On Friday, Christmas Day 1874, and after more than two years of near-death tension, Calvin “Bud” Gilliland joined an energetic crowd at the Lewis Mills, a thriving Northwest Arkansas community along the Middle Fork of White River. In celebration of the season, proud horse owners lined up their snorting high-tempered steeds to compete in a favored recreation of those times, horse racing. The dusty race track stretched down the long valley. More than few friendly bets changed hands among the crowd as people craned their necks to see the red flag at the far end flapping in the stiff breeze.
Bud walked among the gathered horses, greeting people he’d known all his growing up years. He kept looking around, anxious to spot a particular face. If he saw Newton Jones, he knew what he’d do. He clapped his hand against the Colts pistol holstered at his hip. Hidden under his overcoat, the weapon wouldn’t provoke any outcry. At the right time, he’d put it to good use.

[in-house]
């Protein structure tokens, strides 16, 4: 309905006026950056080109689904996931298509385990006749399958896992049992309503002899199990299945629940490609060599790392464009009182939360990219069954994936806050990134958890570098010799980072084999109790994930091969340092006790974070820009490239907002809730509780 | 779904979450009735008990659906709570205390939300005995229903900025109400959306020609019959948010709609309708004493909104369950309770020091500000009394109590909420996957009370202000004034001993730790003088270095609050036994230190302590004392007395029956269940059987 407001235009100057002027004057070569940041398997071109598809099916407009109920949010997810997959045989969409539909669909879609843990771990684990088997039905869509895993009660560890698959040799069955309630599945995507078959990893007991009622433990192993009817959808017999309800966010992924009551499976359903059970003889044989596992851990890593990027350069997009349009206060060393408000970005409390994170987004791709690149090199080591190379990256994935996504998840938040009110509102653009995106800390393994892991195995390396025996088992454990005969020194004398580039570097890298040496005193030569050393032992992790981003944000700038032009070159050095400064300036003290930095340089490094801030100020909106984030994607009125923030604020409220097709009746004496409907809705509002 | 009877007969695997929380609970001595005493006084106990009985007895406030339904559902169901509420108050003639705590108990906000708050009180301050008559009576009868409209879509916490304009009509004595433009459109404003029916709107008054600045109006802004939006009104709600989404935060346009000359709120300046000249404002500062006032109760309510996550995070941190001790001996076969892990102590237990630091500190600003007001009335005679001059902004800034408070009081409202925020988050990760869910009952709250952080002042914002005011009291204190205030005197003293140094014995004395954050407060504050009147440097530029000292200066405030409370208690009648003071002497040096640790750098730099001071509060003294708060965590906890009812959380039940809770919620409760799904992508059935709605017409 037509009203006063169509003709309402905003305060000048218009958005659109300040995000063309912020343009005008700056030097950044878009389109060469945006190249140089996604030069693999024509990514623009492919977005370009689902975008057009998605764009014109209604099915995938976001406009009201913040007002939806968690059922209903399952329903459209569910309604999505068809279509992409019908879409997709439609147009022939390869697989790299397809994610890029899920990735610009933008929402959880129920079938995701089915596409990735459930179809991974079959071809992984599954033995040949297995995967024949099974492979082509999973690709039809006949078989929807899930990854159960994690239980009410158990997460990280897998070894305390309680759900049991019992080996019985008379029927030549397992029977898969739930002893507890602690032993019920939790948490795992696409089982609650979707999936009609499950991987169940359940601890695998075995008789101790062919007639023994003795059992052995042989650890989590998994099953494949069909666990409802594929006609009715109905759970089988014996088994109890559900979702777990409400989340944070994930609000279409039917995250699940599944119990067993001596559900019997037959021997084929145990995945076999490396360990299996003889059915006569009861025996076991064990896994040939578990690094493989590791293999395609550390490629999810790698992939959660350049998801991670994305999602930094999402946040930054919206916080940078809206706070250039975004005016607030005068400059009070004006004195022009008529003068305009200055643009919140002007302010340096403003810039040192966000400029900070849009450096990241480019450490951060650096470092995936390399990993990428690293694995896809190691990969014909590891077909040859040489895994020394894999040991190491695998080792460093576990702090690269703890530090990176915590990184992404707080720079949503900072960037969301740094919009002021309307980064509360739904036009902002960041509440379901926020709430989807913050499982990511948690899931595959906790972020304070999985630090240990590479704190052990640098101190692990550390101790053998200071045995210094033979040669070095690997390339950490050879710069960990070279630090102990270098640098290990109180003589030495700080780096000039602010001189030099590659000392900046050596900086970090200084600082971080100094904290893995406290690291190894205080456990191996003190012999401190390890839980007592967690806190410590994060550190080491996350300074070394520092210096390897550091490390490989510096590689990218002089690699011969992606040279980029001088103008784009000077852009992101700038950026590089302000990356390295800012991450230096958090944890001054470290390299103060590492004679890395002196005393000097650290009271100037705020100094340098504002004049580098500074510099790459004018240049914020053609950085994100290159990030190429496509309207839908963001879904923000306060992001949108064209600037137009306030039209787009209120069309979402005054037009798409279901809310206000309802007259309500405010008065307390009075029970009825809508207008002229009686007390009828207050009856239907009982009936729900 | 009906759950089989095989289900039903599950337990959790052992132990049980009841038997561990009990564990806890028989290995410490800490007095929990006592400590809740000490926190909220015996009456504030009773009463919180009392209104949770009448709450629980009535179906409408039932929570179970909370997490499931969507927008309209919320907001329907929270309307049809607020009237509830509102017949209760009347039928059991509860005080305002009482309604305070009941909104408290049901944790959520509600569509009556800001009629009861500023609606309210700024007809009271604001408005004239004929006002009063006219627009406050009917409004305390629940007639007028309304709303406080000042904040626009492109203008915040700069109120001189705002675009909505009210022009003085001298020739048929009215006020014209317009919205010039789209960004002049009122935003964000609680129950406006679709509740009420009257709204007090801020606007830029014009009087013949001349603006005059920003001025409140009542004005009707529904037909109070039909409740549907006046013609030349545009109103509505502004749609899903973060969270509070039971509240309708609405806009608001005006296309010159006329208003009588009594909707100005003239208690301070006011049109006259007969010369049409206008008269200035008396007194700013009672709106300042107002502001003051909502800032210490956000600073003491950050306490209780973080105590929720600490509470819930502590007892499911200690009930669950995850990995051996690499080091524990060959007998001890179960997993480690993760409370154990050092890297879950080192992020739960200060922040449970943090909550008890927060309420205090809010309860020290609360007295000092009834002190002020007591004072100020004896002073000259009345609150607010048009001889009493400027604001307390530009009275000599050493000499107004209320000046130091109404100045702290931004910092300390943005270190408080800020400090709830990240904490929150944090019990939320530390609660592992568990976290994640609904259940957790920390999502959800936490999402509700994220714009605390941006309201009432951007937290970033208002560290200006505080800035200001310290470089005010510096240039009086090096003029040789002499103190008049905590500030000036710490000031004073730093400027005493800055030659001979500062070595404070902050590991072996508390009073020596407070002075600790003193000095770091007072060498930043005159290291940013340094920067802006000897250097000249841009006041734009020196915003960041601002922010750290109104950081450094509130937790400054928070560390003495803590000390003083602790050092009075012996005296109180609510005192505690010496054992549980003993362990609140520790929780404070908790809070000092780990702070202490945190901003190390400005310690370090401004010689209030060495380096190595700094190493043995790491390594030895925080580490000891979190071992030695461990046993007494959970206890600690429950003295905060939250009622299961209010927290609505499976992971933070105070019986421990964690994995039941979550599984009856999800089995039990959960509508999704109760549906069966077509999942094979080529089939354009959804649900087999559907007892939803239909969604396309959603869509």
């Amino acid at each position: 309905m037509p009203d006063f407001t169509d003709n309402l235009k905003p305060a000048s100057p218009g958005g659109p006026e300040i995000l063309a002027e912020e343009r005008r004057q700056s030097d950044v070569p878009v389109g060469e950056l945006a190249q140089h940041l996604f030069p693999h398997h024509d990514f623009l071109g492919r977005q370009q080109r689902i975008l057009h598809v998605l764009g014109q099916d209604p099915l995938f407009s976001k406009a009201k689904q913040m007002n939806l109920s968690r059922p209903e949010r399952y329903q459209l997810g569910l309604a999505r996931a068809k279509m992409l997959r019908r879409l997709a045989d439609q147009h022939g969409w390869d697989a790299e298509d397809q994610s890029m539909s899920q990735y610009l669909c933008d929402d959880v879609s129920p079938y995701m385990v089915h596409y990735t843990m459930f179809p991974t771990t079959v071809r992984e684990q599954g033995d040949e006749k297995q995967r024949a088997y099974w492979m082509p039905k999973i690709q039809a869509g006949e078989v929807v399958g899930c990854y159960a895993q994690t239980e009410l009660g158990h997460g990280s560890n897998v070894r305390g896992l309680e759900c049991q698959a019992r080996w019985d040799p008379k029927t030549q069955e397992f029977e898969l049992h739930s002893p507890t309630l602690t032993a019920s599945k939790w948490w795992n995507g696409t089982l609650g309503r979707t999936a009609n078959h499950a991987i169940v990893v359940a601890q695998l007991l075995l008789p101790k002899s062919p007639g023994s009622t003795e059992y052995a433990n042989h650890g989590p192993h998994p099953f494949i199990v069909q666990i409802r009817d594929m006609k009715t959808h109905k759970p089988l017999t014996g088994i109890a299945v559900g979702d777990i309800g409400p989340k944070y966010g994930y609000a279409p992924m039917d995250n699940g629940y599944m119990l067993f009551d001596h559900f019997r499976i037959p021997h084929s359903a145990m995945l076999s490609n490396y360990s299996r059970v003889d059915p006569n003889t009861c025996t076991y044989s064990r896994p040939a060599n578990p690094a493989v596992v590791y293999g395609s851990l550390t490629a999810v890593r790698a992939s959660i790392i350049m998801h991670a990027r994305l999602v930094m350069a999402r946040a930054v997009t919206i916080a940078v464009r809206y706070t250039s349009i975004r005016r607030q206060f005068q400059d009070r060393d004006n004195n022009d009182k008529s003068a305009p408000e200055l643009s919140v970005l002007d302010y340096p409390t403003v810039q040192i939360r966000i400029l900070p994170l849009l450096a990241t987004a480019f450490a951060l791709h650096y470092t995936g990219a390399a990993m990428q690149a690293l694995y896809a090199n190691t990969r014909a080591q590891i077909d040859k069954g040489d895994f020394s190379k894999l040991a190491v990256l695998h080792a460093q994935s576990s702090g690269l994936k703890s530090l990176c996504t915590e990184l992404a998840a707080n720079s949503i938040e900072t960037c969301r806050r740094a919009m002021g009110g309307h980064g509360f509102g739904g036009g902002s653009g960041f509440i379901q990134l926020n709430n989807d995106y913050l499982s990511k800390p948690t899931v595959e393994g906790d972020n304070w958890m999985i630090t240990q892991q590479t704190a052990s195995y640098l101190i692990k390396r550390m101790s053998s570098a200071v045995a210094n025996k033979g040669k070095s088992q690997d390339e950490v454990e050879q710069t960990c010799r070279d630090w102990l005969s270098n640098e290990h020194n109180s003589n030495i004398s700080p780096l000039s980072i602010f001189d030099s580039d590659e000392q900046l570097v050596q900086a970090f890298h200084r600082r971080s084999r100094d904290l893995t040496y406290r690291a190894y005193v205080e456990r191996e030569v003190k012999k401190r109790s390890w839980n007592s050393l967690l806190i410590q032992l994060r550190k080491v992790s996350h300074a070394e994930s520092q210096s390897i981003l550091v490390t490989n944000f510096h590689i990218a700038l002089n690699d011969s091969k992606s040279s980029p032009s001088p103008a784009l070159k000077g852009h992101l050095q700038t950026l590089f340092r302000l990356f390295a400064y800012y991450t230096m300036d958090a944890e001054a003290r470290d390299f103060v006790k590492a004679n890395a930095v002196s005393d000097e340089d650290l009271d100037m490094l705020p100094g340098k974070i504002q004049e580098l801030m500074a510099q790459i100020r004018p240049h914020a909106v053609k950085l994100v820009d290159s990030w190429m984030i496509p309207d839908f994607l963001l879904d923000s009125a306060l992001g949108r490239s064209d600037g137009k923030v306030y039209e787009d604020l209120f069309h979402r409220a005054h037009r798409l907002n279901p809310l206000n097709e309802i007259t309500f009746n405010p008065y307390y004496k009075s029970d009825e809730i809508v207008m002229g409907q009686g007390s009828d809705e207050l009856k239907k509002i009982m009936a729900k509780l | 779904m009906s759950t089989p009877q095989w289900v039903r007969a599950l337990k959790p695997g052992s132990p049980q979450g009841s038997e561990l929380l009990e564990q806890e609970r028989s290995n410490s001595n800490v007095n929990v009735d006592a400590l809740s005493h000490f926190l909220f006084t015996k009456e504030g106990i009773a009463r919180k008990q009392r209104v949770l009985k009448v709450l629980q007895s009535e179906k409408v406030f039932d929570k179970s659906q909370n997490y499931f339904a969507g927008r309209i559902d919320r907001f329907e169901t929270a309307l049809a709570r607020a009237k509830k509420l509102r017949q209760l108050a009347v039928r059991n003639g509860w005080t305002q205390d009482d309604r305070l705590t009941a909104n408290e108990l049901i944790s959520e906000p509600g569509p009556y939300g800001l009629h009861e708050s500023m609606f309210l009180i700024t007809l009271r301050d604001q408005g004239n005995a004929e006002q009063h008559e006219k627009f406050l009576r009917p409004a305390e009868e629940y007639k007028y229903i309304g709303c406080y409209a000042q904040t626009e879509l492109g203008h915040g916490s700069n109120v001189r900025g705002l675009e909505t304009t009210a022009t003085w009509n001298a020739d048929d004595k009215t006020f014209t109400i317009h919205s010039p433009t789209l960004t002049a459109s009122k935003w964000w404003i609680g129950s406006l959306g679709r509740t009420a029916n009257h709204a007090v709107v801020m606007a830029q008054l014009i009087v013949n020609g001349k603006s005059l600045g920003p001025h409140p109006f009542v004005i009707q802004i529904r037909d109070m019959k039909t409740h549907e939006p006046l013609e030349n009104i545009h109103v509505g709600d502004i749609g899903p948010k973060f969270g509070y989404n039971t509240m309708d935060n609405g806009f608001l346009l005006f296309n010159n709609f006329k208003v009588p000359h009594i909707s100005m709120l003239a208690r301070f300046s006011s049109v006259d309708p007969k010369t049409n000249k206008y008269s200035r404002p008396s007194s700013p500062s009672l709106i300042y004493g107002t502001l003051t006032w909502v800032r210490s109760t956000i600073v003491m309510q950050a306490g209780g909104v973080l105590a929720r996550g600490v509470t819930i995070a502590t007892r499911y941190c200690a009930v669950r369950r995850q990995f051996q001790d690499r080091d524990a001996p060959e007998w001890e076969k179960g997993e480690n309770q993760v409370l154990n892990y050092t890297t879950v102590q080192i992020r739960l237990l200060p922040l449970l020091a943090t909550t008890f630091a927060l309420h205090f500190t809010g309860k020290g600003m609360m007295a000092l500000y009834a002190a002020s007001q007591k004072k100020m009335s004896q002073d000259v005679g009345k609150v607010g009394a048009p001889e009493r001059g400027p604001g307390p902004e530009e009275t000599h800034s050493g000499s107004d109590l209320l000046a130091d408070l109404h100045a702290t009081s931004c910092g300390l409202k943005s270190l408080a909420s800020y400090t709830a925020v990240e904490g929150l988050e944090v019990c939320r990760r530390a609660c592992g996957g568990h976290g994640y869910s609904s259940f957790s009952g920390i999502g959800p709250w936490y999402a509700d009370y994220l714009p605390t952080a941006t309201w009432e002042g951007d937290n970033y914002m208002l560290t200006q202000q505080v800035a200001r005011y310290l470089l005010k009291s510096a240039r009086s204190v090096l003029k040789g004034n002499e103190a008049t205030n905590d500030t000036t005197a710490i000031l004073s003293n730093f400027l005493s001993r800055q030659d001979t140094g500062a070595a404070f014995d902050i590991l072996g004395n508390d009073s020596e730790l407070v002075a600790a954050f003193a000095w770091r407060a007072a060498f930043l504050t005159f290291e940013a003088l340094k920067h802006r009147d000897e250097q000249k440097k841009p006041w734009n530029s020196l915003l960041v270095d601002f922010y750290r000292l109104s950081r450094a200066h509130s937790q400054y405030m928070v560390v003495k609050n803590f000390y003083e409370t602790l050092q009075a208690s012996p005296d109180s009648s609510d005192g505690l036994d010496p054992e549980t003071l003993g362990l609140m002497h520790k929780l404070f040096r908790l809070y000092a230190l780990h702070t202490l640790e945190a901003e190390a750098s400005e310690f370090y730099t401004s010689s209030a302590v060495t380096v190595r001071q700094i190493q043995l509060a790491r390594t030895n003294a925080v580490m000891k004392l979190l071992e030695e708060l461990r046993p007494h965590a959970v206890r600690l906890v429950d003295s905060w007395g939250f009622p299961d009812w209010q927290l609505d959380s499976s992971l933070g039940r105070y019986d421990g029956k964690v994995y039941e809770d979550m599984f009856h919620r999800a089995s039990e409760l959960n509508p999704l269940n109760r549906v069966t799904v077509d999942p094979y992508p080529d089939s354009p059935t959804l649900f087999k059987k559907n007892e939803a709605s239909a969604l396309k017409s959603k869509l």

As it happened, lands around the Middle Fork of White River wasn’t a great place for someone feuding with a Jones. The valley was the heart of Jones family lands. All the more reason for Bud to attend—he was sure to encounter Newton here. He paced a distance from the crowd, squinting under the overcast sky as he searched, finally satisfied the younger man wasn’t here yet. Bud squared his shoulders and lifted his chin. He’d waited long enough for this lily liver.
Newton had already saddled up when he got wind of Bud’s presence at the races. He’d been lying low, afraid of what Bud might do next. But as the season of holiday gathering approached, he’d decided he had to confront Bud, knowing the likelihood of his appearance at the races and infuriated over the near miss he’d suffered in Bud’s sights two years earlier. Bud’s brief time in jail hadn’t subdued him any. Those damn Gillilands thought they could get away with anything. And they damn near had.